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Are Sweatshops Evil?

In: Social Issues

Submitted By firelights64
Words 784
Pages 4
It is no secret that sweatshops are horrible areas of employment. The prevalence of child labor, poor working conditions, and little pay has given sweatshops notoriety amongst the economic and political world. However, when placed in the context of the respective areas sweatshops reside in; sweatshops take on a much more favorable form. Sweatshops arise in poor areas around the world, and this actually plays a major factor when looking at the positive aspects of sweatshops. These aspects include a greater source of income than other local jobs, a better alternative mean of making money, and a positive impact upon women in poor countries.
Sweatshops are infamous for providing low wages, but when analyzed in the context of other employment industries in countries where sweatshops are common, sweatshop wages are actually a steady source of income. For example, ninety percent of countries that contain sweatshops produce income that is larger than the overall average income of that respective country. In some cases, up to half of sweatshop countries yield earnings up to three times the national average (Powell). In terms of income, sweatshops allow a superior means of making money than other jobs. Any movement that tries to prohibit sweatshops has to realize that the removal of sweatshops discards a remarkable source of money that citizens desperately need and cannot get anywhere else. The growing movement towards abolishing sweatshops not only removes a decent source of pay, but it also destroys a means of employment that is actually preferable in nature to other forms of income.
In sweatshop countries, other forms of employment aside from sweatshops are primarily prostitution and subsistence farming. It may seem to be a noble and kind gesture to ban sweatshops in order to free children from hard labor, but this action can cause a domino effect with huge ramifications. For example, endeavors in the 1990s to diminish child labor in Bangladesh caused kids to look for other work, and this typically resulted in prostitution (Ideas). Additionally, subsistence farming is a major component of sweatshop countries. For example, 59% of Vietnam’s workers are involved in subsistence farming and is considered one the most dangerous jobs in the world. Workers in the agricultural field experience up to 250 million accidents every year, and in some countries, the amount of fatal accidents can occur twice as much in agriculture as opposed to other industries. Under these circumstances, the destruction of sweatshops can be detrimental to the populace as workers will be forced to go into even worse conditions. Correspondingly, the effect on women affiliated with sweatshops is a godsend when compared to these alternatives.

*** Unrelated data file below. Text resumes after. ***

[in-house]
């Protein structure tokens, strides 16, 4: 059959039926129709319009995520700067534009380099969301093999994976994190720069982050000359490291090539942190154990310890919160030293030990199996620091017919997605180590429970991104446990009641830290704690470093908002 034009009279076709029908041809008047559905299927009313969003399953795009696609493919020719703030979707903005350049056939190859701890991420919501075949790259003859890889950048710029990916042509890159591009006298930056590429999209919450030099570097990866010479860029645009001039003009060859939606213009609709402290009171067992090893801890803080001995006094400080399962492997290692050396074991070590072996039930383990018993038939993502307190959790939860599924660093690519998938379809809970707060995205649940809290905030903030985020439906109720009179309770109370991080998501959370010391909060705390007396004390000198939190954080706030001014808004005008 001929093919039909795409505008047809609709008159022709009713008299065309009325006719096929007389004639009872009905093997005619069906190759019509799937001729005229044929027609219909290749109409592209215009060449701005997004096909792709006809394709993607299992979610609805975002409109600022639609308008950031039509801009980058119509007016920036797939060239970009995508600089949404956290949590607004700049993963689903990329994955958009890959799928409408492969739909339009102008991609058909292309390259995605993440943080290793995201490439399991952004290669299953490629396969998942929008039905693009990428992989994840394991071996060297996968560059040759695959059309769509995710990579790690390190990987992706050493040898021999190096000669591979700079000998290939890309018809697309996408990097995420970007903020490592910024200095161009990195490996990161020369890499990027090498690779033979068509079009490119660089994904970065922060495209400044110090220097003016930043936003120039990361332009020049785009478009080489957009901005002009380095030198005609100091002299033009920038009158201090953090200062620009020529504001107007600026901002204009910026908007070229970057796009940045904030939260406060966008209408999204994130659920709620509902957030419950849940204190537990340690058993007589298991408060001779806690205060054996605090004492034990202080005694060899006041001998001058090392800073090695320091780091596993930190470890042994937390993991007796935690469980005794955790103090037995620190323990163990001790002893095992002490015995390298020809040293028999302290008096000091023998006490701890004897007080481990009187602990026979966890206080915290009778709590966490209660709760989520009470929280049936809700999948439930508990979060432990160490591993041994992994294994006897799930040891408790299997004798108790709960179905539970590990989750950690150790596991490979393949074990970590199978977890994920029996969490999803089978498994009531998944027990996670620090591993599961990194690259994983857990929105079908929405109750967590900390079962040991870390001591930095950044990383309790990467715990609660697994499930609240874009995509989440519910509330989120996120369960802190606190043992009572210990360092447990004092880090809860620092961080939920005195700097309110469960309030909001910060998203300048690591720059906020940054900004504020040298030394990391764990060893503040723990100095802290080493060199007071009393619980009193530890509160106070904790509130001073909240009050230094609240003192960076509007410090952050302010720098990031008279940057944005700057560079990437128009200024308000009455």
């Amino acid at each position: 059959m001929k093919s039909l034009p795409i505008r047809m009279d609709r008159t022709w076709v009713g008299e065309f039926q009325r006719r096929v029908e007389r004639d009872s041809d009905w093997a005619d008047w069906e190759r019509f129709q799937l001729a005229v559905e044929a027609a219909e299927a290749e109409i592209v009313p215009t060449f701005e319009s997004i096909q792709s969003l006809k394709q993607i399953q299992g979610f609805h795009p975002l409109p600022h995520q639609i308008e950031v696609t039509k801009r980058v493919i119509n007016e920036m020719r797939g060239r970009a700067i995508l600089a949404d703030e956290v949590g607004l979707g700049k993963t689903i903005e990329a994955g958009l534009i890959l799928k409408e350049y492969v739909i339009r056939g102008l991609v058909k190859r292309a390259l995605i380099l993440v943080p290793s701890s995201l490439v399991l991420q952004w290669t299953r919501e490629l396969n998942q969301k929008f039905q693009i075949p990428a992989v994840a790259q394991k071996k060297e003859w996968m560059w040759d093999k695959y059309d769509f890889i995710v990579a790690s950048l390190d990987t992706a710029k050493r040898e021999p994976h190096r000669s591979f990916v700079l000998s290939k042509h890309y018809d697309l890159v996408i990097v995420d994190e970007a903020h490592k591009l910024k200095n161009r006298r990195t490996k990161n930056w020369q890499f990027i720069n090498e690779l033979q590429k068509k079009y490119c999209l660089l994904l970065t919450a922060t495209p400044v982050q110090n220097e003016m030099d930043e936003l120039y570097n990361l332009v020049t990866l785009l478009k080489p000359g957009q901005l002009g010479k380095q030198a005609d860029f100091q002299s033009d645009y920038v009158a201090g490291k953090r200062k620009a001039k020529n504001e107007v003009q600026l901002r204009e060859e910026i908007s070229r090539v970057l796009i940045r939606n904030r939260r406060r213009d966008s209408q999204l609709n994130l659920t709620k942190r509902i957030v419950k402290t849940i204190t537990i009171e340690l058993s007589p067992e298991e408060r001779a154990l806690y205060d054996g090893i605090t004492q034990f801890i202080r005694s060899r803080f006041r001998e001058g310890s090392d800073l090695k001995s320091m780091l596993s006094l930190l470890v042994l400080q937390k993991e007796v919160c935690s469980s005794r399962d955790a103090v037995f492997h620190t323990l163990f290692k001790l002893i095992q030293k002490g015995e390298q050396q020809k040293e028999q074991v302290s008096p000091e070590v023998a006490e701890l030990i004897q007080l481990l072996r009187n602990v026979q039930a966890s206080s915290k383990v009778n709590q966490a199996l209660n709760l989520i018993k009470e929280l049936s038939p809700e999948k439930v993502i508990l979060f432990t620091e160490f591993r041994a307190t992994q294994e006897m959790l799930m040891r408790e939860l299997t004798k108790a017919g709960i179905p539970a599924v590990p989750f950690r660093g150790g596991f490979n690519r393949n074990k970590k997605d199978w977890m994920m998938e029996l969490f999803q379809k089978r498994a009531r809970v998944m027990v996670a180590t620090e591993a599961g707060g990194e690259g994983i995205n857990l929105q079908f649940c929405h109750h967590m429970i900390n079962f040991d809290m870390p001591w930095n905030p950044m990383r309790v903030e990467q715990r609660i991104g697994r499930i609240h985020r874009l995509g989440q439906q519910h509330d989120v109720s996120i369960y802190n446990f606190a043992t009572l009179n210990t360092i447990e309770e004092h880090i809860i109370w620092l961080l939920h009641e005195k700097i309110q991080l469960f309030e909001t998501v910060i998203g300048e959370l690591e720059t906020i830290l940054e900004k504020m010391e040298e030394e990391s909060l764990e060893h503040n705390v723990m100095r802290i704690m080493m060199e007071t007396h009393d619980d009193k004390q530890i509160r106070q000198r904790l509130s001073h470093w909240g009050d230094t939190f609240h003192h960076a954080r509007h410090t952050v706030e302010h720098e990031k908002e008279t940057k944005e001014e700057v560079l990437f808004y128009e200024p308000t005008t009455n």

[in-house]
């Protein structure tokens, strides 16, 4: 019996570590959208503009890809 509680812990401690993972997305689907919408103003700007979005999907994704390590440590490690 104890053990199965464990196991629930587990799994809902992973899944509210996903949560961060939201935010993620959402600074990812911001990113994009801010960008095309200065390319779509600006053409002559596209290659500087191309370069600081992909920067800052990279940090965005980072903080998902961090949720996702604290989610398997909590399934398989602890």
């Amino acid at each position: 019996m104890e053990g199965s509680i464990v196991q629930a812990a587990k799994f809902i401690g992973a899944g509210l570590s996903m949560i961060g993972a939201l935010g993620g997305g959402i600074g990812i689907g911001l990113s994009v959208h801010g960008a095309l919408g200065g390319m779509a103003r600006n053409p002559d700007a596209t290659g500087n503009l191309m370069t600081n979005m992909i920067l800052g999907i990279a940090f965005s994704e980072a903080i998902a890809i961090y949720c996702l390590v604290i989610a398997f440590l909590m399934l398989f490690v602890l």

In Bangladesh the differences recorded between women affiliated with sweatshops and those who were not is virtually night and day. In areas where sweatshops were in close vicinity with sweatshops, girls were found to be 28% less likely to get pregnant, and 29% less likely to be placed into a forced marriage. Moreover, enrolments rates amongst girls were found to be 38.6% higher (Heath). It can be concluded from this that families involved with sweatshops can afford to give their daughters a proper education, and factory jobs help promote skills which allow the value of education to rise.
In conclusion, in poor countries such as Bangladesh and Vietnam, Sweatshops are NOT the primary evil plaguing the land, but rather the poor state of these countries that resulted in the birth of sweatshops in the first place. In order to stop the poor treatment suffered by workers in sweatshops, we should be striving for an IMPROVED sweatshop rather than a destroyed one. If we focused on increasing wages and creating better working conditions for sweatshop workers, The poor citizens of these countries stand a chance at providing for their families. Sweatshops are beneficial to those living in third-world countries because they actually offer a better working environment than the alternatives such as subsistence farming and prostitution. Lastly, improving sweatshops will also raise morale and will allow for women to achieve a proper education and be able to find love on their terms. Sweatshops are terrible places to work, but what list beyond those factory walls is a far more worse fate.

Works Cited
Heath, Rachel, and Mushfiq Mobarak. "Supply and Demand Constraints on Educational Investment: Evidence from Garment Sector Jobs and the Female Stipend Program in Bangladesh." Supply and Demand Constraints on Educational Investment: Evidence from Garment Sector Jobs and the Female Stipend Program in Bangladesh ∗ (2011): n. pag. 2 Nov. 2011. Web. 10 June 2016. .
"Ideas and Actions." Social Work Education 6.1 (1986): 15-23. Web. .
Powell, Benjamin. "In Defense of "Sweatshops"" Benjamin Powell,. Liberty Fund, Inc., 2 June 2008. Web. 09 June 2016. .

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